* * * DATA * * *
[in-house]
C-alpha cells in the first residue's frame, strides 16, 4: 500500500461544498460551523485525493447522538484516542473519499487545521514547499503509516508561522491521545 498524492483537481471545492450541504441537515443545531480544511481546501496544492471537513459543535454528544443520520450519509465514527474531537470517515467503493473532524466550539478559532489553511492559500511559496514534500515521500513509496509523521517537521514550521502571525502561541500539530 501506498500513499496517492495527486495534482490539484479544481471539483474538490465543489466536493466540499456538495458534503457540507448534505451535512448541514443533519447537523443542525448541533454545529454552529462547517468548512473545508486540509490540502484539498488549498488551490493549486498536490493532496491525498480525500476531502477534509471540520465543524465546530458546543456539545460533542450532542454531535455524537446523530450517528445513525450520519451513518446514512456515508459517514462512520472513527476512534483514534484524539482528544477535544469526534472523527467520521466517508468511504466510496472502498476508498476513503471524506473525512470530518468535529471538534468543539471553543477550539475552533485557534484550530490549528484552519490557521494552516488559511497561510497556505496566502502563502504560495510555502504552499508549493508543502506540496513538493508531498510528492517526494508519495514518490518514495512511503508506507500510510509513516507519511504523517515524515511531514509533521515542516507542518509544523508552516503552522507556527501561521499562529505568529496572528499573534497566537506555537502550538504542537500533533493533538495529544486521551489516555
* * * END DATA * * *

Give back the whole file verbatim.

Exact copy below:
[in-house]
C-alpha cells in the first residue's frame, strides 16, 4: 500500500461544498460551523485525493447522538484516542473519499487545521514547499503509516508561522491521545 498524492483537481471545492450541504441537515443545531480544511481546501496544492471537513459543535454528544443520520450519509465514527474531537470517515467503493473532524466550539478559532489553511492559500511559496514534500515521500513509496509523521517537521514550521502571525502561541500539530 501506498500513499496517492495527486495534482490539484479544481471539483474538490465543489466536493466540499456538495458534503457540507448534505451535512448541514443533519447537523443542525448541533454545529454552529462547517468548512473545508486540509490540502484539498488549498488551490493549486498536490493532496491525498480525500476531502477534509471540520465543524465546530458546543456539545460533542450532542454531535455524537446523530450517528445513525450520519451513518446514512456515508459517514462512520472513527476512534483514534484524539482528544477535544469526534472523527467520521466517508468511504466510496472502498476508498476513503471524506473525512470530518468535529471538534468543539471553543477550539475552533485557534484550530490549528484552519490557521494552516488559511497561510497556505496566502502563502504560495510555502504552499508549493508543502506540496513538493508531498510528492517526494508519495514518490518514495512511503508506507500510510509513516507519511504523517515524515511531514509533521515542516507542518509544523508552516503552522507556527501561521499562529505568529496572528499573534497566537506555537502550538504542537500533533493533538495529544486521551489516555